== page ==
I shook their hands. I remember a lot of what Michael Angelo Covino and Kyle Marvin, the on- and off-screen duo responsible for the new film “The Climb,” said. But mostly, I remember that in the last in-person interview I conducted before COVID-19 upended the entire apparatus of film distribution and promotion, I shook the hands of the interview subjects before enjoying a half-hour chat on how they constructed one of the year’s most inspired, intentional comedic romps.
As we gathered around a conference room table in March 2020, the road to release for “The Climb” had already been a long one. Their aesthetically rigorous and wryly observed buddy comedy debuted at the 2019 Cannes Film Festival ten months prior. From there, the film went on to score high-profile berths at Telluride, Toronto, Sundance, and SXSW. The pandemic forced “The Climb” off its original release date of March 20 and delayed it twice more. The film will finally open in select theaters on November 13, a full sixteen months after its premiere on the Croisette.
It’s a pity that, at least upon its initial release, “The Climb” will not be able to feed as mightily on the energy of a theatrical audience. The film deserves the big screen experience, and not just to appreciate Covino and Marvin’s clever humor as they chart the ups and downs of two longtime friends over the course of many caustic years. The ease of their natural humor is well complemented by thoughtfully choreographed cinematography that speeds lightyears ahead of their compatriots in the genre. Given that so many distributors have chosen to dump comedies on streaming services (a trend only exacerbated by the pandemic), it’s a shame that we will never really know if Sony Pictures Classics’ bet on Covino and Marvin’s clever wit and visual aptitude would have paid off. Nonetheless, the film’s delight and appeal will undoubtedly come through, no matter the screen size.
In my extensive conversation with the filmmakers, we covered how “The Climb” evolved from a conceptual short to a fully-realized feature. Covino and Marvin not only broke down the film’s planning and production process but also how global audiences have responded – and where the dynamic duo will ride next.
“The Climb” mixes the simplicity of people just talking through the challenges in their relationships with a notably rigorous aesthetic. At the highest level of this, how are you balancing making something that’s really choreographed but never loses its authenticity?
Kyle Marvin: I mean, that was the balance we were always talking about throughout the process. How do we balance the authenticity or the characters’ journeys feeling complete and honest, and how big we can go with the comedy? And I think the line for us was always, do we as the performers and the characters feel like it’s honest? And, if it is, we can take the leeway to fall through a table there.
Michael Angelo Covino: To the point of choreography, I think it was one of the things that excited us most about approaching the film in this way, because oftentimes, films that we’ve seen that deal with these subject matters are like two friends; they’re these slice of life-y, indie comedies. They’re often shot in a particular way, and that often lends itself to organic performance at the moment that can then be edited into the film. You can choose, it’s a loose script, and there’s a very comfortable, real nature to it, which is something that we love. I think what we set out to do with this one was really [to] try to keep that intact and make it a bit more elaborate and absurdist in moments and let the visuals and the camera partake in the storytelling in a very hands-on way.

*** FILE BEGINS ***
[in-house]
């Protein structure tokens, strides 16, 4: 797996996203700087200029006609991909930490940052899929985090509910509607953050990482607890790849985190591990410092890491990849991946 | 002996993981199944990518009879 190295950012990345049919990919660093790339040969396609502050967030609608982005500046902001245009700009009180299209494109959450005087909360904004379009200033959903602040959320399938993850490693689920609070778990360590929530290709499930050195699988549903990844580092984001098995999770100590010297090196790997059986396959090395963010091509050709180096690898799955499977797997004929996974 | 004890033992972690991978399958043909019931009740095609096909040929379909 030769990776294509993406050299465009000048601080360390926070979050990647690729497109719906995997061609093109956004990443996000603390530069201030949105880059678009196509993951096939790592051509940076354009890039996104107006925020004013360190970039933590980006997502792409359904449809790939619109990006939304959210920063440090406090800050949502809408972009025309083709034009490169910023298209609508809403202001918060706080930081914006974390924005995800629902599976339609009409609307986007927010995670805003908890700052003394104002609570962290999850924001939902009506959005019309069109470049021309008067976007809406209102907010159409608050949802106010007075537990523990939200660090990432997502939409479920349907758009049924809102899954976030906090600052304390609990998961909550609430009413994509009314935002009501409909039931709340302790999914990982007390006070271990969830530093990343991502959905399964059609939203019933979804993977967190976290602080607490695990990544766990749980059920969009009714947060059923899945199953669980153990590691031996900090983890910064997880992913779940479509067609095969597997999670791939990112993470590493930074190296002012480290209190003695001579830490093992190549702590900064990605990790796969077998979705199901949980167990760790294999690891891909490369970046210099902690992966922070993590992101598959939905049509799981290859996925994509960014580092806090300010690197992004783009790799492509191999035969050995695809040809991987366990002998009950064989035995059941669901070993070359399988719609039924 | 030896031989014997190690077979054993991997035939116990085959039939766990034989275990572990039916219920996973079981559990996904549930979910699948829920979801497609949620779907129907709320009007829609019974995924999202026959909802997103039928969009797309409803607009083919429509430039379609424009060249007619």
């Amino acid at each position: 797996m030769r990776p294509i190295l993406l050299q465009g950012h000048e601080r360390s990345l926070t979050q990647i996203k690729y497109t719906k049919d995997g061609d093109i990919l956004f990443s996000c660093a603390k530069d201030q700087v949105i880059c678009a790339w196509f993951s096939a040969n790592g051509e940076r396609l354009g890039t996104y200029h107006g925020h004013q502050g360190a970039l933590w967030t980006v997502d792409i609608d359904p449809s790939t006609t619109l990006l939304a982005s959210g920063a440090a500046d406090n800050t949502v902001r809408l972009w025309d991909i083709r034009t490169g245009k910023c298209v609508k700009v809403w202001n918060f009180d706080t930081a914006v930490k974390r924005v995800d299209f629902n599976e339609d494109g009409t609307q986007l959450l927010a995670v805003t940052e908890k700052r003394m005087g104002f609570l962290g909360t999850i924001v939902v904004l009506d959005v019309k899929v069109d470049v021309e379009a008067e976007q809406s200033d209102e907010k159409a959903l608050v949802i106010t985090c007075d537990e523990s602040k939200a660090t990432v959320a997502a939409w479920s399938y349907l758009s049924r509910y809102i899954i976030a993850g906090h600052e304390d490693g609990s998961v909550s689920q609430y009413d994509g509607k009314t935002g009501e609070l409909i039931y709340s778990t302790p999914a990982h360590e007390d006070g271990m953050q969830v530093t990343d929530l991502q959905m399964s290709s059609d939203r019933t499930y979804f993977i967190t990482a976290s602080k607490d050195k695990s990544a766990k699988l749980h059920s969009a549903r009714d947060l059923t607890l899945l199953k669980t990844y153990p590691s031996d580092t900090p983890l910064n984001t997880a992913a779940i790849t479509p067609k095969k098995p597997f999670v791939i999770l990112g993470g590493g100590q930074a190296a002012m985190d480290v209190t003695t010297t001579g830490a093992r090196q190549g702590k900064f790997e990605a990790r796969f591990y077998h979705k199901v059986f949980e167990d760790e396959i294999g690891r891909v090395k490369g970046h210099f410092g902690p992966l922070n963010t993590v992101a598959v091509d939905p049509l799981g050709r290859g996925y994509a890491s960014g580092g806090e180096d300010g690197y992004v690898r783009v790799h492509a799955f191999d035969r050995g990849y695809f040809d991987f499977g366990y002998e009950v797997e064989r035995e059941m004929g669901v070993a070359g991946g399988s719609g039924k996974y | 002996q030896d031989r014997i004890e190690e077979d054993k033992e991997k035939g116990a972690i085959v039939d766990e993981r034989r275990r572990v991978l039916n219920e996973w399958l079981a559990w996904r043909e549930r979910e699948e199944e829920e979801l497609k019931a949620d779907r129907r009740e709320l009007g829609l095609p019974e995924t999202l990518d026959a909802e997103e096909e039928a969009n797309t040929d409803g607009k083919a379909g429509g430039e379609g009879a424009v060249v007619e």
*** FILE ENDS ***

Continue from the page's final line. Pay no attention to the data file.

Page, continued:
To your point about how the indie comedy looks right now, there’s this belief that if it’s handheld, choppy or improvisational, that’s what makes it real life. Your film shows that that’s not necessarily true. It’s not the only way to get at that same kind of emotion.
Kyle Marvin: Yeah, there certainly was the early Duplass stuff I felt like was very raw and emotional and human. And people were already dealing with things in a sincere way. And I think that’s hopefully true with us, too. I think the one thing we were aware of in comedy today is this desire to sort of fit as many jokes in as possible in 90 minutes, and, for us, we certainly were more concerned about people caring about the character journey and laughing along the way … but not feeling obligated to make people laugh every x number of seconds.
The unpredictability was fascinating. The first scene you’re watching, I was like, “Oh, that’s neat that they’re doing this all in one take,” but it’s not a one-scene joke and continues like this. You started with the concept and the short of the two guys riding up the hill. Whenever you were fleshing out “The Climb” and coming up with the idea to expand it to a feature, when did you know you would keep the long takes?
Kyle Marvin: I know we talked a lot about that in the early stage of developing the idea for the feature. Do we want to do the whole thing in one continuous take by just riding bikes uphill for an hour and a half?
Michael Angelo Covino: I think the interesting thing about approaching the entire movie in this aesthetic style was that there’s this immediacy that’s created when you don’t cut the camera. You know you’re watching something in real-time unfold. Our mind says maybe I won’t blink or look away, or I’ll stay engaged as long as it stays engaging. And so the challenge for us was really like, how do we live in that? How do we take these little snapshots in time and live with the characters for eight minutes, and then jump forward ahead and tell the entire story in a more elliptical fashion? That allows us to live in these in these immediate moments, and then not have to fill in all the blanks in between.